KANSAS CITY, Mo. — Scanning the lists of the best NFL quarterbacks or perusing the league leaders in passing yardage and touchdown rarely yields the name of Alex Smith. The leader of the Kansas City Chiefs offense flies under the radar, except when he’s the target of criticism.
Oftentimes NFL coaches defend their players after a loss, but Kansas City Chiefs coach Andy Reid offered a stirring defense of his quarterback after the team’s signature win last week against the Denver Broncos.
“I have respect for the guy,” Reid said. “The way he handles himself is just top of the line, so lucky to have him. Very unappreciated outside the walls.”
Even in Kansas City’s 29-28 on the road at Atlanta Sunday, most of the praise found its way to others. Yet Smith delivered another crisp performance, completing 21 of 25 passes for 270 yards and a touchdown, compiling a 125.0 passer rating.
Smith completed 15 straight passes in the game for the second time with the Chiefs, tying the franchise record he shares with Hall of Famer Len Dawson. His 84 percent completion rate for the game tied his fourth best ever. It also gives him the top five best games in team history for completion percentage.
Yet Smith still finds his detractors. Linebacker Derrick Johnson fails to understand why.
“He’s a guy that can make all the throws, he likes to get ball out of his hand, accurate,” Johnson said. “As far as running the ball, he can do it all. I’m glad on Alex’s team.”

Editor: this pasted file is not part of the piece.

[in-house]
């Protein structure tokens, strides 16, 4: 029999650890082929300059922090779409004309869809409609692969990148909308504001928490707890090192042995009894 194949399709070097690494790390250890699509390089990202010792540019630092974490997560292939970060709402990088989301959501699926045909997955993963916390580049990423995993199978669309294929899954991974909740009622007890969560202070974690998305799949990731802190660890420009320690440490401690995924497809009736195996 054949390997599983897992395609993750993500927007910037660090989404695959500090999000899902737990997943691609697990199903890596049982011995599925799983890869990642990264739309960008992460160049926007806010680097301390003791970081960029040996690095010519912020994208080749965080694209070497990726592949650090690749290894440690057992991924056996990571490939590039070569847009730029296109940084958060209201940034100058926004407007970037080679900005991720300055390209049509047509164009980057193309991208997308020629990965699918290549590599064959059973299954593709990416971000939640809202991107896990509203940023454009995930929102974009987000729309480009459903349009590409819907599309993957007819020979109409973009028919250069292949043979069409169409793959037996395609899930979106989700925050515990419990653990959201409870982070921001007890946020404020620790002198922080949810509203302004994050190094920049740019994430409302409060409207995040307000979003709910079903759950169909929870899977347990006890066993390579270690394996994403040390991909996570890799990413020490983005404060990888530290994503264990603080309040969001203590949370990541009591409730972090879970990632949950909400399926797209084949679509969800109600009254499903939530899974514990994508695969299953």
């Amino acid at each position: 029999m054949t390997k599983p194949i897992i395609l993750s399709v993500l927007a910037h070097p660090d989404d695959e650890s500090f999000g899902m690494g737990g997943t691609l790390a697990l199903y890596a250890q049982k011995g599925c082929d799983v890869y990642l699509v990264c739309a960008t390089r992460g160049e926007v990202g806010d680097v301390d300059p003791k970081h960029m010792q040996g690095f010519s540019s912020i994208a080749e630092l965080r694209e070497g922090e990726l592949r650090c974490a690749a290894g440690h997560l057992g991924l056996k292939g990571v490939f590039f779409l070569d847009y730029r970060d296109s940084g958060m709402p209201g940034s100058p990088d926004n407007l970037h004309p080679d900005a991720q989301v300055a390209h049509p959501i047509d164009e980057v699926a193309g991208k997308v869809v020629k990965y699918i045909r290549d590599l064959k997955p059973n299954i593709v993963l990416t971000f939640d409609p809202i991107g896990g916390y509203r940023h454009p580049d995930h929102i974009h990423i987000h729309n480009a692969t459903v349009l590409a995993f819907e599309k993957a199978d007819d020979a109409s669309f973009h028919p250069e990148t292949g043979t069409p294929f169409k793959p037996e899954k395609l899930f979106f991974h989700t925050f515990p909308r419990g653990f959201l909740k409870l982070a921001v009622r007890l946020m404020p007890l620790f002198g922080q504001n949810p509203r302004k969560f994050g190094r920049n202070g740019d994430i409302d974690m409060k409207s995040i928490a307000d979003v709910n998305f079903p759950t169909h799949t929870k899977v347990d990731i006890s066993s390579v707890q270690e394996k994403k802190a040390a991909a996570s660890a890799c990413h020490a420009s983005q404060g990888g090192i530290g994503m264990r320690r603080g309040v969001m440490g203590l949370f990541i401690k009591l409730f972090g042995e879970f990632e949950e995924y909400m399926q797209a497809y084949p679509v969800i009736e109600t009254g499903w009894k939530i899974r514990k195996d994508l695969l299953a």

Smith owns 38 regular season wins as starting quarterback for the Chiefs since 2013. Only New England’s Tom Brady and Seattle’s Russell Wilson, tied with 43 wins, have won more games in that time.
Since the 2011 season, Smith owns 58 regular season wins as a starting quarterback. That trails only Brady (68) and Green Bay’s Aaron Rodgers (59) for quarterback wins.
Chiefs co-offensive coordinator Matt Nagy believes the lack of gaudy passing numbers and downfield throws changes how outsiders measure Smith’s value.
“If you look in the stat book he doesn’t have the big scoring numbers,” Nagy said. “But one thing he does do is he wins, and that’s a simple fact. He wins ball games, he doesn’t turn the football over and he plays smart.”
Teammates and coaches frequently use the word “smart” to describe Smith, but the word eludes an objective definition.
Protecting the football, however, provides some clarity in quantifying intelligence. Only four quarterbacks in NFL history have more than 150 touchdown passes with an interception rate below 2.2 percent. Smith joins the group that also includes Brady, Rodgers and Donovan McNabb, another Reid protege.
Johnson says he values his quarterback protects the football.
“He’s a guy that’s very smart, especially with the football that doesn’t turn that ball over,” Johnson said. I’m a defensive guy so I love that.”
Center Mitch Morse added that in addition to his intelligence, many of Smith’s best attributes prove difficult to measure.
“He’s definitely a field general out there,” Morse said. “He takes care of us, puts in the right position. The way he carries himself, the poise, even when things aren’t going very well he rallies the troops around him.”
Reid believes Smith’s greatest strength lies in his ability to remain calm during the chaos.
“He just kept battling, which he does,” Reid said. “Everybody is down on him but he comes through and he shows his mental toughness and pushes through.”
Reid said everyone within the Chiefs organization stands behind Smith. Morse emphatically agrees that his teammates understand his value.
“We love Alex, we love the way he plays and we wouldn’t want anyone else at quarterback,” Morse said.